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Oct 07, 1998
Quackenbush's New Regulations to Raise Rates for Over One Million Drivers, Industry Says
While Commissioner Claims He's Only Going After Drunk Drivers, Even Insurance Industry Lobbyists Admit Sober Drivers Are Real TargetNew regulations issued by state Insurance Commissioner Chuck Quackenbush will increase auto insurance rates for over one million Californians, according to insurance industry lobbyists.
The regulations, which were given final approval this week by the Office of Administrative Law, make it easier for automobile insurers to cancel or not renew policies for even minor traffic violations. These regulations were proposed by State Insurance Commissioner Chuck Quackenbush who has tried to downplay the impact of the new regulations, saying the real targets of the regulations are drunk drivers. However, the Project warns that the majority of motorists affected will be sober drivers with a fender-bender and a minor ticket or two.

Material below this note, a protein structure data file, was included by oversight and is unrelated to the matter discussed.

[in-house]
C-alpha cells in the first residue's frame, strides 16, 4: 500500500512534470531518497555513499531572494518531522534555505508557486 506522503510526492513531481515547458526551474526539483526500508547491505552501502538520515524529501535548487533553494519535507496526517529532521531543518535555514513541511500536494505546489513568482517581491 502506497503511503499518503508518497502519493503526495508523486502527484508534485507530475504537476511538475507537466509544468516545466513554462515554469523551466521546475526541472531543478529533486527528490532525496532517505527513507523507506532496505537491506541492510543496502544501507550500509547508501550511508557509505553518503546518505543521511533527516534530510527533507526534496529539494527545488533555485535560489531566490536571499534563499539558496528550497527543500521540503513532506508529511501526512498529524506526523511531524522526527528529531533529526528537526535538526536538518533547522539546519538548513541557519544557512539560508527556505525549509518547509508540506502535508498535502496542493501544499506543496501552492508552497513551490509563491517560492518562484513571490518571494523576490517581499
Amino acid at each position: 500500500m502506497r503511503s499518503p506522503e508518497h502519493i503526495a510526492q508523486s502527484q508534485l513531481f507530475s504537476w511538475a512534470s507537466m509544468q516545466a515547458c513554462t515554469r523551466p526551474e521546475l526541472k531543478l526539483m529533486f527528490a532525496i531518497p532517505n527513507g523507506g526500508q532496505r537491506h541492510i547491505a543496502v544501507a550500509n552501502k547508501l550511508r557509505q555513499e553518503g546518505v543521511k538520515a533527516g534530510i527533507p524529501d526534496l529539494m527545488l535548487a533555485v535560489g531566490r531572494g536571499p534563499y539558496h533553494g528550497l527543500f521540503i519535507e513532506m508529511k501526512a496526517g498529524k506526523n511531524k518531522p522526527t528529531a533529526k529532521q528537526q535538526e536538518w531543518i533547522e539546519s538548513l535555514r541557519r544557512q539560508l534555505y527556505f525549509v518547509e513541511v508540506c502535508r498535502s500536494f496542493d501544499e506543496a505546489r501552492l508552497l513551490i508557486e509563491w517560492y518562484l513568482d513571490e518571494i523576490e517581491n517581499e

"Even the insurance industry admits that drunk-drivers are not the real target of these regulations," said Lillian Salinger, Staff Attorney for the Proposition 103 Enforcement Project.
Leading insurance industry lobbyists, including Dan Dunmoyer of the Personal Insurance Federation of California, have told reporters this week that 8-10% of California drivers will see higher rates as a result of Quackenbush's regulations. With approximately 14-16 million insured motorists in California, these regulations will affect over one million drivers.
"It is impossible for Commissioner Quackenbush to defend the rationale that drunk-drivers are the target of these regulations," said Salinger. "There simply are not enough drunks on the road to account for the number of motorists that will be affected by these regulations -- by the insurance industry's own estimates."
The Project warns that it is sober drivers with a minor mishap or a couple of tickets that insurance companies want to push into higher-priced affiliates or into the California Assigned Risk Plan, with its higher rates and profits for insurers.
"Insurance companies could have already dropped drunk-drivers even before these new regulations," said Salinger. "And, they could have already raised rates for sober non-good drivers, as well, if those drivers got a ticket or caused an accident."
"Quackenbush has given insurers a gold mine with these regulations and that's why he's desperately seeking cover with the drunk-driver angle," concluded Salinger.
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